Of all of the people who've had a part in keeping hockey alive and vibrant in the Steel City, one of the most overlooked is Wren Blair.
In 1975, the Penguins were struggling on the ice and at the box office. With dwindling attendance, and rising costs, it looked as though the NHL's Pittsburgh experiment had failed.
That is until Wren Blair, who at the time was head coach of another expansion team, the Minnesota North Stars, led a group of investors in a successful effort to save the franchise.
Blair would serve as the Pens general manager for the next two seasons, and the team went from being cellar dwellers to playoff contenders. Since then, the Pens have had a curious connection with the state of Minnesota. Consider the following facts:
In 1991, the Pens won their first Stanley Cup in Minnesota against the North Stars.
In 2002, the Pens were looking for a new director of player personnel following their most recent bankruptcy scare and promoted legendary University of Minnesota coach Herb Brooks to the position.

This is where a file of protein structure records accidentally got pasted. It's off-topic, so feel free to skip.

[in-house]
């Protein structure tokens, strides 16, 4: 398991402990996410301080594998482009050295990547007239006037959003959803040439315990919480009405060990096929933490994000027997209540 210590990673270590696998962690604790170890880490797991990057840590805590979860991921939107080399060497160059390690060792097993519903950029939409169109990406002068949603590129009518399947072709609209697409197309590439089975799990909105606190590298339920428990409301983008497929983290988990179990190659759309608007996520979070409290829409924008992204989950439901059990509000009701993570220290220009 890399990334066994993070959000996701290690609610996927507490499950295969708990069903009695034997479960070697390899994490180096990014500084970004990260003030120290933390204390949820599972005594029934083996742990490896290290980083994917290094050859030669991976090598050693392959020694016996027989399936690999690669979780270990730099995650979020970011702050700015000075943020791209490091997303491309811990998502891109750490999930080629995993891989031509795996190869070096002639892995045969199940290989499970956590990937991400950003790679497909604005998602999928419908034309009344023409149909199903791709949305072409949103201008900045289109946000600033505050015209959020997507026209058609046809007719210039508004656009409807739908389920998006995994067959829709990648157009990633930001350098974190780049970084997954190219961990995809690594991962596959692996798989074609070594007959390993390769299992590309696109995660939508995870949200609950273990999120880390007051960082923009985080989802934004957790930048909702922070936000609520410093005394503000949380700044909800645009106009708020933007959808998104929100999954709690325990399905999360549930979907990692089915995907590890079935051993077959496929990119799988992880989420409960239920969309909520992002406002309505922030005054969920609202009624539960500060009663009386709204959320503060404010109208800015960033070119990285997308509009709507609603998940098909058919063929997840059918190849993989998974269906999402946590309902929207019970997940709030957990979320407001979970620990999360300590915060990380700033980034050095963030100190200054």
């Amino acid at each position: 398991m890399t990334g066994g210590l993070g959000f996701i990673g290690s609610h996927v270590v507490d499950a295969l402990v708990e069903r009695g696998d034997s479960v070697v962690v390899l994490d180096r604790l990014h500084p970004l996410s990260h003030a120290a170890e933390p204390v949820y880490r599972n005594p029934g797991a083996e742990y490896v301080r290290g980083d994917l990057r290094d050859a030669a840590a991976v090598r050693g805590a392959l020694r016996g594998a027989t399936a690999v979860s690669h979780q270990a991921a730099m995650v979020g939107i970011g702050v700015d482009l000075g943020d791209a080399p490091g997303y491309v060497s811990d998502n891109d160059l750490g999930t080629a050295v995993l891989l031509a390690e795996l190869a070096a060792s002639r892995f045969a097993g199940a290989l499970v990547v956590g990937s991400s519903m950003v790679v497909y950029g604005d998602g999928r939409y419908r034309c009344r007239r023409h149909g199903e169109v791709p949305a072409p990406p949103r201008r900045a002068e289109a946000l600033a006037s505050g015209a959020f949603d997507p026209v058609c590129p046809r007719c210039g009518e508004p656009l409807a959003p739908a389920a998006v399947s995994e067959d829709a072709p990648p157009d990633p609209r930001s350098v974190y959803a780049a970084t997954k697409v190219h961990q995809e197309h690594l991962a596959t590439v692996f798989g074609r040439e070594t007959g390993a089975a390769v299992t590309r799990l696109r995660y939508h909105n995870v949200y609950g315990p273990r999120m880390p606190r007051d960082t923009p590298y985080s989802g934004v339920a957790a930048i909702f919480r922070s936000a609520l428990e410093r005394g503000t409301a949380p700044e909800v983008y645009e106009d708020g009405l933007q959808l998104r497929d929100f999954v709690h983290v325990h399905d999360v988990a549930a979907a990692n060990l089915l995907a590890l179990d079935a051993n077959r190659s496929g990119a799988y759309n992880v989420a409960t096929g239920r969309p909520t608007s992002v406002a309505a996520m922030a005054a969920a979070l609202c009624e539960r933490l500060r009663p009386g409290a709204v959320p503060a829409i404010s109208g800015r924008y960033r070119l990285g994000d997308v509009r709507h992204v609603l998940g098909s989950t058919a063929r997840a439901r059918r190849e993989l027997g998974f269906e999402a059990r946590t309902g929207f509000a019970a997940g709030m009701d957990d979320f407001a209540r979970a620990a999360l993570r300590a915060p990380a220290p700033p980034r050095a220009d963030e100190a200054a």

In 2005, the Pens drafted a young player who had attended Shattuck-St Mary's in Faribault, Minnesota named Sidney Crosby.
In 2006, the Pens selected a native of Saint Paul, Minnesota, Ray Shero, to replace Craig Patrick as the team's general manager.
In 2013, the Minnesota Wild returned to the playoffs for the first time in five seasons under the leadership of former Pens assistant coach Mike Yeo and former Pens assistant GM Chuck Fletcher.
Whether these are mere coincidences or fate, it's important to remember how big a role the state of Minnesota has played in the history of the Pittsburgh Penguins.